RIDGWAY — Cheryl Oknefski, a deck of all creative trades, offers alternative and holistic health services out of her Main Street studio.
Through the expertise of more than one instructor, “Peaces of Me” studio in Ridgway is an underground gateway to several services, including yoga sessions, reiki, reflexology, massage, guitar lessons and more.
Oknefski dips her foot in several creative outlets. She is also a chainsaw carver, painter and jewelry maker, and sells the artwork of other artists at her studio.
Oknefski moved back to Ridgway in 2010 with her yoga certification, teaching at churches and other locations, she said. POM studio opened in December 2016 at South Street Botanical Designs.
After she hosted a “shoulder, neck and back” yoga session and had 25 participants, Oknefski wanted to make it a regular part of her schedule. POM studio now hosts the class at 4:25 p.m. Tuesdays. It’s also offered at 3:10 p.m. at Francis S. Grandinetti Elementary School during the school year.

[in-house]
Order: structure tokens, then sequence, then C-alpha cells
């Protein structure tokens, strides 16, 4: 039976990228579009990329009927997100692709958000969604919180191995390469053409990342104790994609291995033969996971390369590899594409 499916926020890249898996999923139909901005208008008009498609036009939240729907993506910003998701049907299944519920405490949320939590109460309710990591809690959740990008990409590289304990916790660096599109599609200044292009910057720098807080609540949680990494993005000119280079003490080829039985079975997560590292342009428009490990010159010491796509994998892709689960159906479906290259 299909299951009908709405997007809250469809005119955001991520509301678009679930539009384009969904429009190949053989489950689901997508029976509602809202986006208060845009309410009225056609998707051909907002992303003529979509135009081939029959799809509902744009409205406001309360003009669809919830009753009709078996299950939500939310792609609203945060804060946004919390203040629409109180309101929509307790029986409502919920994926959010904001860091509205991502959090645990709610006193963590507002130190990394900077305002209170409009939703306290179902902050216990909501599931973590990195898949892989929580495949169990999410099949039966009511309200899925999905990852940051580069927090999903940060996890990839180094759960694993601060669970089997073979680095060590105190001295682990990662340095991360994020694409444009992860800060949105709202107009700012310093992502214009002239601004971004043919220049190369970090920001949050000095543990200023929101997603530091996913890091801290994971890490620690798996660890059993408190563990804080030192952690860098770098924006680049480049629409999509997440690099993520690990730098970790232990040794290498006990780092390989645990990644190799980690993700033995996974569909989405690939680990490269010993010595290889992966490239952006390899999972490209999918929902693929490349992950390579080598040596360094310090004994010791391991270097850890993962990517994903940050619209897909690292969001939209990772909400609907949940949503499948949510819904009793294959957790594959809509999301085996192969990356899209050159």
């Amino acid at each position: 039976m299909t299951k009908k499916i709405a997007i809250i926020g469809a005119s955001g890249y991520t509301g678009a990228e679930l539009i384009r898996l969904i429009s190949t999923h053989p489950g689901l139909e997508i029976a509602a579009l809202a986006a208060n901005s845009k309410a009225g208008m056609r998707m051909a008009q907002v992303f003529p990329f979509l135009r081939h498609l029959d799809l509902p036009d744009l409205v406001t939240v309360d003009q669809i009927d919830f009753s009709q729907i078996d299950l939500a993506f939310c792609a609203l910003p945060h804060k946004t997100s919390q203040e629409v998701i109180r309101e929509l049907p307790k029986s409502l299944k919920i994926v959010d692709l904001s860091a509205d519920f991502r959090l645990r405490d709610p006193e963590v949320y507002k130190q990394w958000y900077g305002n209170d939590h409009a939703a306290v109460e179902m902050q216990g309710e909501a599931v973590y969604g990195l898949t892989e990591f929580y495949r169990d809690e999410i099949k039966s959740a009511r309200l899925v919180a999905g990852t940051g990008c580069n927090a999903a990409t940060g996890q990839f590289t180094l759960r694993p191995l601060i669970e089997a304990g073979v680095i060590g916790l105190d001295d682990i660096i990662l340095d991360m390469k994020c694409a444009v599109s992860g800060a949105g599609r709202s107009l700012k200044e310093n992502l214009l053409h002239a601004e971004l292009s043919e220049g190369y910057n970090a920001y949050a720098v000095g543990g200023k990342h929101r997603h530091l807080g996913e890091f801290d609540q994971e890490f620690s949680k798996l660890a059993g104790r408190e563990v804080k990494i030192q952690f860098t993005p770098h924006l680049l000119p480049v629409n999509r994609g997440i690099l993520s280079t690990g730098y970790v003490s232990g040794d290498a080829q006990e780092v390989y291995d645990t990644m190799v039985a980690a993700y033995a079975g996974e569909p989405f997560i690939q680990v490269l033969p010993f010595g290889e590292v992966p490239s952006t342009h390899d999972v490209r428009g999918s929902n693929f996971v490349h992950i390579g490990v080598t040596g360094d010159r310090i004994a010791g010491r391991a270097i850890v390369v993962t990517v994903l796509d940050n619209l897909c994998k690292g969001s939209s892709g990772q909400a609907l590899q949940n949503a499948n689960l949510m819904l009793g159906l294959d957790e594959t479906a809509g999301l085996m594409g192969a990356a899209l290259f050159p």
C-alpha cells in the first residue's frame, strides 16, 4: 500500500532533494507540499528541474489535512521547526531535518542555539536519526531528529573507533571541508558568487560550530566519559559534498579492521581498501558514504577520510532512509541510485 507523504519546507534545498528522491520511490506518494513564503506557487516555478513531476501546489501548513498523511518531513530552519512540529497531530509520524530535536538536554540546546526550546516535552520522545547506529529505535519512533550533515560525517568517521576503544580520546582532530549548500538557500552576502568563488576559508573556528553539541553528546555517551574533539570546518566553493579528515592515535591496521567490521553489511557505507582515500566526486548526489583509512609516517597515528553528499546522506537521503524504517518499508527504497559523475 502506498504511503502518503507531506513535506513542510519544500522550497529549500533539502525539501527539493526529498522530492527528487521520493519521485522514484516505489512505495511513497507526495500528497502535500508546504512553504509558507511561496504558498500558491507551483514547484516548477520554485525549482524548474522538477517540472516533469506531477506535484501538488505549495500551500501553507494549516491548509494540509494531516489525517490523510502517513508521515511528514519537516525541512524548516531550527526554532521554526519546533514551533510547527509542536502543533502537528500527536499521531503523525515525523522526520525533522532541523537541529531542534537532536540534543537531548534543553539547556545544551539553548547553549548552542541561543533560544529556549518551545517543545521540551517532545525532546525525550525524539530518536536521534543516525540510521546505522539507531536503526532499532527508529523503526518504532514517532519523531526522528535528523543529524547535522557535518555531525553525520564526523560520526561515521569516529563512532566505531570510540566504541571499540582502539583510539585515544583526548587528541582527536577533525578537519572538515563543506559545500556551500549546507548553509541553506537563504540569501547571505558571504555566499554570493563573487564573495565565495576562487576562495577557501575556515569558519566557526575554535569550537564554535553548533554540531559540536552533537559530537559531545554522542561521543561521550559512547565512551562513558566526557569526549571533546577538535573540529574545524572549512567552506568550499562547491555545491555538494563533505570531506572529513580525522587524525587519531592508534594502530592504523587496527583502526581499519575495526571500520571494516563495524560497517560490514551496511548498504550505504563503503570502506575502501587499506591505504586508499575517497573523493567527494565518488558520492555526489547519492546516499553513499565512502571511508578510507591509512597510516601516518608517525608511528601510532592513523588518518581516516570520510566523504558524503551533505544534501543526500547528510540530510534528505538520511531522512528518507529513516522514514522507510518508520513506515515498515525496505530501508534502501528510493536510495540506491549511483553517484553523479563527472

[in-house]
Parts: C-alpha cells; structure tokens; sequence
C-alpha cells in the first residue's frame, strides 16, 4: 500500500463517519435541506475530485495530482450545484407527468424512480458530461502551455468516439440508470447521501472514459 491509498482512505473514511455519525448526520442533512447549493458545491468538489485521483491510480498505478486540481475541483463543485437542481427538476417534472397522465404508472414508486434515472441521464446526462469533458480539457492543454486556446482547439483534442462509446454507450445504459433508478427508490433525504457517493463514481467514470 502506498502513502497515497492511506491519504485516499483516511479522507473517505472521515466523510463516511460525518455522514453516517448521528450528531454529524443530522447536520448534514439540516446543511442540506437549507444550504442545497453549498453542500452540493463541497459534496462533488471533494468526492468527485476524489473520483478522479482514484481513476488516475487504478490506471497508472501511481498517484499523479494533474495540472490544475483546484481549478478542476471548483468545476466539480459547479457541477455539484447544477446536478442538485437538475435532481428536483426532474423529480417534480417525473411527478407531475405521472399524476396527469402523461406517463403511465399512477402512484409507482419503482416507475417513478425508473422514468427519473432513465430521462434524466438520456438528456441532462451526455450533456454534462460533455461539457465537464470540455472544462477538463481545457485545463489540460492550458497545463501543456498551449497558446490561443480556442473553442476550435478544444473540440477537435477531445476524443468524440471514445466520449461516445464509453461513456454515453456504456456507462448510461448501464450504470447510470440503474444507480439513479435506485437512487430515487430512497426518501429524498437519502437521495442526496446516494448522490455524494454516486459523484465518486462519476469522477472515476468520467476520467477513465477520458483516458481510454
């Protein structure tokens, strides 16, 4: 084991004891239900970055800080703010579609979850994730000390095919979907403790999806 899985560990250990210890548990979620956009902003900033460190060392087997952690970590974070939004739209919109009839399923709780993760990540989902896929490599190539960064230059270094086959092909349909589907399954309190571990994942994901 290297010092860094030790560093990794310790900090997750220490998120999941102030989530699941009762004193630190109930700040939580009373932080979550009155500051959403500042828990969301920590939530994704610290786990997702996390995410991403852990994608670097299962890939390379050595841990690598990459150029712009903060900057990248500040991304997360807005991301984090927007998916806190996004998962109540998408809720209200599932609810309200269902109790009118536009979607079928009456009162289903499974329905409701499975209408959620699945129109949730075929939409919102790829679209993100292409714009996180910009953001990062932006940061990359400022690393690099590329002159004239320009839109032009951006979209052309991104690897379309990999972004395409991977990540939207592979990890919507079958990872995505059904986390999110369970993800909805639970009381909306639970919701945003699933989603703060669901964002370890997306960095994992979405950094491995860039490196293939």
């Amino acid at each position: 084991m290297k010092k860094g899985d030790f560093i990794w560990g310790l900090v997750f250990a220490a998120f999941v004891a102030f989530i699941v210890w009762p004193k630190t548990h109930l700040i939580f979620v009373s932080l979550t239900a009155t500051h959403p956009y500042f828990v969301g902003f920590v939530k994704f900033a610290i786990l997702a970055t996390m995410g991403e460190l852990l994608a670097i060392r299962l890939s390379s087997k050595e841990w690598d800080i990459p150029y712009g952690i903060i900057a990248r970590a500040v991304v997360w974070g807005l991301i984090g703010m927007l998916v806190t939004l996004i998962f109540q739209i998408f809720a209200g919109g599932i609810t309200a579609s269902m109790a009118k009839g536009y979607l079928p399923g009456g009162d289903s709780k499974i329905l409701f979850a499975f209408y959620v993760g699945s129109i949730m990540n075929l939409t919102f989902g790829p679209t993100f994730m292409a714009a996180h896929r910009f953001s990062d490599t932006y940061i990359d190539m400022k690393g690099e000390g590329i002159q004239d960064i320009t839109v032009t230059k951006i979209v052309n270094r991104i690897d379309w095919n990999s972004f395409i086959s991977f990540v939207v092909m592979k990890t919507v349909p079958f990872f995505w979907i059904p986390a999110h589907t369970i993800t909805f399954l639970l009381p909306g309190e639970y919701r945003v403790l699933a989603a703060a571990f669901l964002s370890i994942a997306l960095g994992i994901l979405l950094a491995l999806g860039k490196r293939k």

Other than the aerial yoga class, anyone who is a beginner can attend a session, Oknefski said. She does her best to make everyone feel at home and at peace.
“I help guide every student, so they know exactly what they’re doing in the poses,” she said. “Everyone is within their own selves here — they don’t focus on what others are doing.”
Each of POM’s five instructors specializes in a different kind of yoga, Oknefski said, and offers some form of healing, which can include anything from a focus on energy and music to baton twirling.
The studio’s presence is all about love and peace, Oknefski says, with calming paint colors, running water, dim lighting and the smell of essential oils.